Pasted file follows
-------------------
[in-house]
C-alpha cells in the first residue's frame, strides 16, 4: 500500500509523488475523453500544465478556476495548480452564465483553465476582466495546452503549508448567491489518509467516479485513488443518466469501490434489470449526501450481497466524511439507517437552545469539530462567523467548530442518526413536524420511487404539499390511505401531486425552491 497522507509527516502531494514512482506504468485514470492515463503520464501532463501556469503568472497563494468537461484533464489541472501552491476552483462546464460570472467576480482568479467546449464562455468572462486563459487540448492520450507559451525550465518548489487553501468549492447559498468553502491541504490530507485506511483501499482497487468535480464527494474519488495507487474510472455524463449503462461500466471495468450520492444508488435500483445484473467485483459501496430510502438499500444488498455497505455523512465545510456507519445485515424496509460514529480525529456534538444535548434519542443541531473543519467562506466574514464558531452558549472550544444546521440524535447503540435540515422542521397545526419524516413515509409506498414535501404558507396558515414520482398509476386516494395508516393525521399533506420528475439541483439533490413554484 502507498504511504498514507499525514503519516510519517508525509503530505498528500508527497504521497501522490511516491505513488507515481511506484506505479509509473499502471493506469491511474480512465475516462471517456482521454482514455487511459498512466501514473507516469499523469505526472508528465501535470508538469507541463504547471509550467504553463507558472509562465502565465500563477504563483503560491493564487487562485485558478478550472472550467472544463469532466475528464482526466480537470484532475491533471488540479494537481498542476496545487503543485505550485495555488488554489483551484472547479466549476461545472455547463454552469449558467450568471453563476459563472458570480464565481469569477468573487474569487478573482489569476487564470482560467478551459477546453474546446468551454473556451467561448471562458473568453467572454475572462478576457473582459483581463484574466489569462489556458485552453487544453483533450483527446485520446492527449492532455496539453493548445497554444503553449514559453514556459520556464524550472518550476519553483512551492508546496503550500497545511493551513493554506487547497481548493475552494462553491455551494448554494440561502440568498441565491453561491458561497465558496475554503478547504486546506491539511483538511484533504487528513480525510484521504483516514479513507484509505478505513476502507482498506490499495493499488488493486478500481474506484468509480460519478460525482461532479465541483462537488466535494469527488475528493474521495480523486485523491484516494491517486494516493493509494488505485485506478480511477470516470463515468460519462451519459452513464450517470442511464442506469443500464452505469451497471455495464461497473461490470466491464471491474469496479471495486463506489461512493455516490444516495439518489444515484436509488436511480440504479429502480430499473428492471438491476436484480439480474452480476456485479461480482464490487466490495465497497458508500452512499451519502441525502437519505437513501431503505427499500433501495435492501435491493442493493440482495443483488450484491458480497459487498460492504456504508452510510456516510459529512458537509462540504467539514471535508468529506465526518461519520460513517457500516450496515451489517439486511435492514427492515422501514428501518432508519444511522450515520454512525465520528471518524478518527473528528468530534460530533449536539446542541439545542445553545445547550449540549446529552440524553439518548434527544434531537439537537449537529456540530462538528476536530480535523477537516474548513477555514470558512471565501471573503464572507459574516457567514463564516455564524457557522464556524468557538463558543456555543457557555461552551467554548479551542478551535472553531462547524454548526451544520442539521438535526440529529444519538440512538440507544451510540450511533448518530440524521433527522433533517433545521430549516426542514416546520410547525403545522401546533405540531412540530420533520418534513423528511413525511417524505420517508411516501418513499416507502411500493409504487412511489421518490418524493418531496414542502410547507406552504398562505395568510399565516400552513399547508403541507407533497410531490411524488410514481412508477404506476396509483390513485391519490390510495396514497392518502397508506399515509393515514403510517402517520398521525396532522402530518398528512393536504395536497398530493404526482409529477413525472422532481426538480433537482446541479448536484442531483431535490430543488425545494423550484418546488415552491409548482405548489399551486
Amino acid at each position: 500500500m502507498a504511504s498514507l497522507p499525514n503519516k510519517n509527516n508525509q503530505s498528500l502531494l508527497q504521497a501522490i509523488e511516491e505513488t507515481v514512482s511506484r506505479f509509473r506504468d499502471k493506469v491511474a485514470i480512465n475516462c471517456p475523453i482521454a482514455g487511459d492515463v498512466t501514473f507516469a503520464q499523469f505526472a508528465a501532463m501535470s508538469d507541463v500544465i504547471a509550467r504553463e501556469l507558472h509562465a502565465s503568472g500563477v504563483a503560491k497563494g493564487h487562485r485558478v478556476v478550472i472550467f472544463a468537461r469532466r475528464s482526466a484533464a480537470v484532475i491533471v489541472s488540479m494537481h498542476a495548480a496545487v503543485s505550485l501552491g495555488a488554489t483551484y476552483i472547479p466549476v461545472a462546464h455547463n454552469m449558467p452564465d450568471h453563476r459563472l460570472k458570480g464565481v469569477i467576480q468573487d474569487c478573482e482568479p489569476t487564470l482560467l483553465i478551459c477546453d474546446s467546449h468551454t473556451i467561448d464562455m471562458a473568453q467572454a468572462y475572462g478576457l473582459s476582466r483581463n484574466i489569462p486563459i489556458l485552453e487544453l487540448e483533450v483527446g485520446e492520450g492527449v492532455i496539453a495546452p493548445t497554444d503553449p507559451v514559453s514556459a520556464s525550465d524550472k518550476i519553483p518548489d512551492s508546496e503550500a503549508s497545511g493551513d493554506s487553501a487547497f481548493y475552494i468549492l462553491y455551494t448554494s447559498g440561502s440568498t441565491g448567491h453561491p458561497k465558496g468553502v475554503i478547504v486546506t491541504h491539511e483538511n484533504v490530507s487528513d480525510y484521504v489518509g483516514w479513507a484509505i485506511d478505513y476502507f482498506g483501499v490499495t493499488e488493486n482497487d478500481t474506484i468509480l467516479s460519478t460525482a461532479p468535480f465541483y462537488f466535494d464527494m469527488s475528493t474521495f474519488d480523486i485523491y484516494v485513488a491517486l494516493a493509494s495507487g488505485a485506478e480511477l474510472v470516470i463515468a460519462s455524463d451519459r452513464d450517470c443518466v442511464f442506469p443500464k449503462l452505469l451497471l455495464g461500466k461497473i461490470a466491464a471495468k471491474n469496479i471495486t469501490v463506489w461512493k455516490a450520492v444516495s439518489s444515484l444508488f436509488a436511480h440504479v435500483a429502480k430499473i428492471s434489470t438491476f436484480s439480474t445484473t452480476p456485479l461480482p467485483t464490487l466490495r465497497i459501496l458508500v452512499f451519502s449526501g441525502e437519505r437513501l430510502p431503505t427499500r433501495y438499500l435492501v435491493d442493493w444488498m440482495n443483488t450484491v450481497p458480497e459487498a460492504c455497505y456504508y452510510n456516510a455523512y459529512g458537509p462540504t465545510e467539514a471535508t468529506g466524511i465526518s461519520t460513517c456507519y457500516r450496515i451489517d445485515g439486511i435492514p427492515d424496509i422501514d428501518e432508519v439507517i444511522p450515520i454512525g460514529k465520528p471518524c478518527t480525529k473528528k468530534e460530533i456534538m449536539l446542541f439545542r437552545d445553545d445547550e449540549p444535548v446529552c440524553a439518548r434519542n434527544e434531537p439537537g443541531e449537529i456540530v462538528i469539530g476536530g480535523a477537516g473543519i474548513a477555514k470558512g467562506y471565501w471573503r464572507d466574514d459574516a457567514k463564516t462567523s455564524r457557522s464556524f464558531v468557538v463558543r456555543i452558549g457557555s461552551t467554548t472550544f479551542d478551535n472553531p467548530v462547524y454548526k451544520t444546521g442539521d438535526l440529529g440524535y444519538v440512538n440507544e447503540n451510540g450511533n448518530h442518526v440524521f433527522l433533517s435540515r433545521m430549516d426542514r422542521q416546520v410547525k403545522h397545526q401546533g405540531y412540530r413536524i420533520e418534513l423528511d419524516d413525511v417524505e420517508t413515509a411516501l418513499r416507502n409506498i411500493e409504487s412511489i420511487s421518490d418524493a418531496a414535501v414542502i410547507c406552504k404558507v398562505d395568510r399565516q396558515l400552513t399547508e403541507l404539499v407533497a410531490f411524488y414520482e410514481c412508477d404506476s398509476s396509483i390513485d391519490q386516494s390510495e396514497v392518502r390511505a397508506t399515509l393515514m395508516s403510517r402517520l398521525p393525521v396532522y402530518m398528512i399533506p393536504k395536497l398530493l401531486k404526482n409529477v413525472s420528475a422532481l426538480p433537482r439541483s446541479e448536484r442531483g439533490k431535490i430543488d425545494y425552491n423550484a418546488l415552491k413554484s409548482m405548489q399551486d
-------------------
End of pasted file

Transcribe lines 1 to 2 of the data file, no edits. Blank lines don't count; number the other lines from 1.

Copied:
[in-house]
C-alpha cells in the first residue's frame, strides 16, 4: 500500500509523488475523453500544465478556476495548480452564465483553465476582466495546452503549508448567491489518509467516479485513488443518466469501490434489470449526501450481497466524511439507517437552545469539530462567523467548530442518526413536524420511487404539499390511505401531486425552491 497522507509527516502531494514512482506504468485514470492515463503520464501532463501556469503568472497563494468537461484533464489541472501552491476552483462546464460570472467576480482568479467546449464562455468572462486563459487540448492520450507559451525550465518548489487553501468549492447559498468553502491541504490530507485506511483501499482497487468535480464527494474519488495507487474510472455524463449503462461500466471495468450520492444508488435500483445484473467485483459501496430510502438499500444488498455497505455523512465545510456507519445485515424496509460514529480525529456534538444535548434519542443541531473543519467562506466574514464558531452558549472550544444546521440524535447503540435540515422542521397545526419524516413515509409506498414535501404558507396558515414520482398509476386516494395508516393525521399533506420528475439541483439533490413554484 502507498504511504498514507499525514503519516510519517508525509503530505498528500508527497504521497501522490511516491505513488507515481511506484506505479509509473499502471493506469491511474480512465475516462471517456482521454482514455487511459498512466501514473507516469499523469505526472508528465501535470508538469507541463504547471509550467504553463507558472509562465502565465500563477504563483503560491493564487487562485485558478478550472472550467472544463469532466475528464482526466480537470484532475491533471488540479494537481498542476496545487503543485505550485495555488488554489483551484472547479466549476461545472455547463454552469449558467450568471453563476459563472458570480464565481469569477468573487474569487478573482489569476487564470482560467478551459477546453474546446468551454473556451467561448471562458473568453467572454475572462478576457473582459483581463484574466489569462489556458485552453487544453483533450483527446485520446492527449492532455496539453493548445497554444503553449514559453514556459520556464524550472518550476519553483512551492508546496503550500497545511493551513493554506487547497481548493475552494462553491455551494448554494440561502440568498441565491453561491458561497465558496475554503478547504486546506491539511483538511484533504487528513480525510484521504483516514479513507484509505478505513476502507482498506490499495493499488488493486478500481474506484468509480460519478460525482461532479465541483462537488466535494469527488475528493474521495480523486485523491484516494491517486494516493493509494488505485485506478480511477470516470463515468460519462451519459452513464450517470442511464442506469443500464452505469451497471455495464461497473461490470466491464471491474469496479471495486463506489461512493455516490444516495439518489444515484436509488436511480440504479429502480430499473428492471438491476436484480439480474452480476456485479461480482464490487466490495465497497458508500452512499451519502441525502437519505437513501431503505427499500433501495435492501435491493442493493440482495443483488450484491458480497459487498460492504456504508452510510456516510459529512458537509462540504467539514471535508468529506465526518461519520460513517457500516450496515451489517439486511435492514427492515422501514428501518432508519444511522450515520454512525465520528471518524478518527473528528468530534460530533449536539446542541439545542445553545445547550449540549446529552440524553439518548434527544434531537439537537449537529456540530462538528476536530480535523477537516474548513477555514470558512471565501471573503464572507459574516457567514463564516455564524457557522464556524468557538463558543456555543457557555461552551467554548479551542478551535472553531462547524454548526451544520442539521438535526440529529444519538440512538440507544451510540450511533448518530440524521433527522433533517433545521430549516426542514416546520410547525403545522401546533405540531412540530420533520418534513423528511413525511417524505420517508411516501418513499416507502411500493409504487412511489421518490418524493418531496414542502410547507406552504398562505395568510399565516400552513399547508403541507407533497410531490411524488410514481412508477404506476396509483390513485391519490390510495396514497392518502397508506399515509393515514403510517402517520398521525396532522402530518398528512393536504395536497398530493404526482409529477413525472422532481426538480433537482446541479448536484442531483431535490430543488425545494423550484418546488415552491409548482405548489399551486